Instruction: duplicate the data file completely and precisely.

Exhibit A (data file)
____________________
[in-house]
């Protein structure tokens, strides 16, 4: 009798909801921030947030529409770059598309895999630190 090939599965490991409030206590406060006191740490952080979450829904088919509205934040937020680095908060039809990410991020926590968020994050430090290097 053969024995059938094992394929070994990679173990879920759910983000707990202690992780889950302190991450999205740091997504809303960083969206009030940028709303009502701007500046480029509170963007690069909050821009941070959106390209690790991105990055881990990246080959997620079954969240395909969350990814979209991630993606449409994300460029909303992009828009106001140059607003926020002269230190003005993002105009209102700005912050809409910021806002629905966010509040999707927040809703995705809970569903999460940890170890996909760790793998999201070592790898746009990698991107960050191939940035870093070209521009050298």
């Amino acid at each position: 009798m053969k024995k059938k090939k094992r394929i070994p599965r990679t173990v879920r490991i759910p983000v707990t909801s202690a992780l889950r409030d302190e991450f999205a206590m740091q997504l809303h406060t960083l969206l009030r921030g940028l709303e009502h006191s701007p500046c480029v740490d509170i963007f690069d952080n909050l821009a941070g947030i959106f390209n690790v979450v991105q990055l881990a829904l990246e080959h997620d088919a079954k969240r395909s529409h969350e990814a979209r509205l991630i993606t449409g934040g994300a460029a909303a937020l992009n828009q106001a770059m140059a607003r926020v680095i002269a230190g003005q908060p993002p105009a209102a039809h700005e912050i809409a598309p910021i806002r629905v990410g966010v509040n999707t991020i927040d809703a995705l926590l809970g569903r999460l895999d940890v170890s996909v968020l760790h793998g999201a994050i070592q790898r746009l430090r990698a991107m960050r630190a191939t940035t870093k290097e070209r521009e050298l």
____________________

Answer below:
[in-house]
């Protein structure tokens, strides 16, 4: 009798909801921030947030529409770059598309895999630190 090939599965490991409030206590406060006191740490952080979450829904088919509205934040937020680095908060039809990410991020926590968020994050430090290097 053969024995059938094992394929070994990679173990879920759910983000707990202690992780889950302190991450999205740091997504809303960083969206009030940028709303009502701007500046480029509170963007690069909050821009941070959106390209690790991105990055881990990246080959997620079954969240395909969350990814979209991630993606449409994300460029909303992009828009106001140059607003926020002269230190003005993002105009209102700005912050809409910021806002629905966010509040999707927040809703995705809970569903999460940890170890996909760790793998999201070592790898746009990698991107960050191939940035870093070209521009050298």
């Amino acid at each position: 009798m053969k024995k059938k090939k094992r394929i070994p599965r990679t173990v879920r490991i759910p983000v707990t909801s202690a992780l889950r409030d302190e991450f999205a206590m740091q997504l809303h406060t960083l969206l009030r921030g940028l709303e009502h006191s701007p500046c480029v740490d509170i963007f690069d952080n909050l821009a941070g947030i959106f390209n690790v979450v991105q990055l881990a829904l990246e080959h997620d088919a079954k969240r395909s529409h969350e990814a979209r509205l991630i993606t449409g934040g994300a460029a909303a937020l992009n828009q106001a770059m140059a607003r926020v680095i002269a230190g003005q908060p993002p105009a209102a039809h700005e912050i809409a598309p910021i806002r629905v990410g966010v509040n999707t991020i927040d809703a995705l926590l809970g569903r999460l895999d940890v170890s996909v968020l760790h793998g999201a994050i070592q790898r746009l430090r990698a991107m960050r630190a191939t940035t870093k290097e070209r521009e050298l």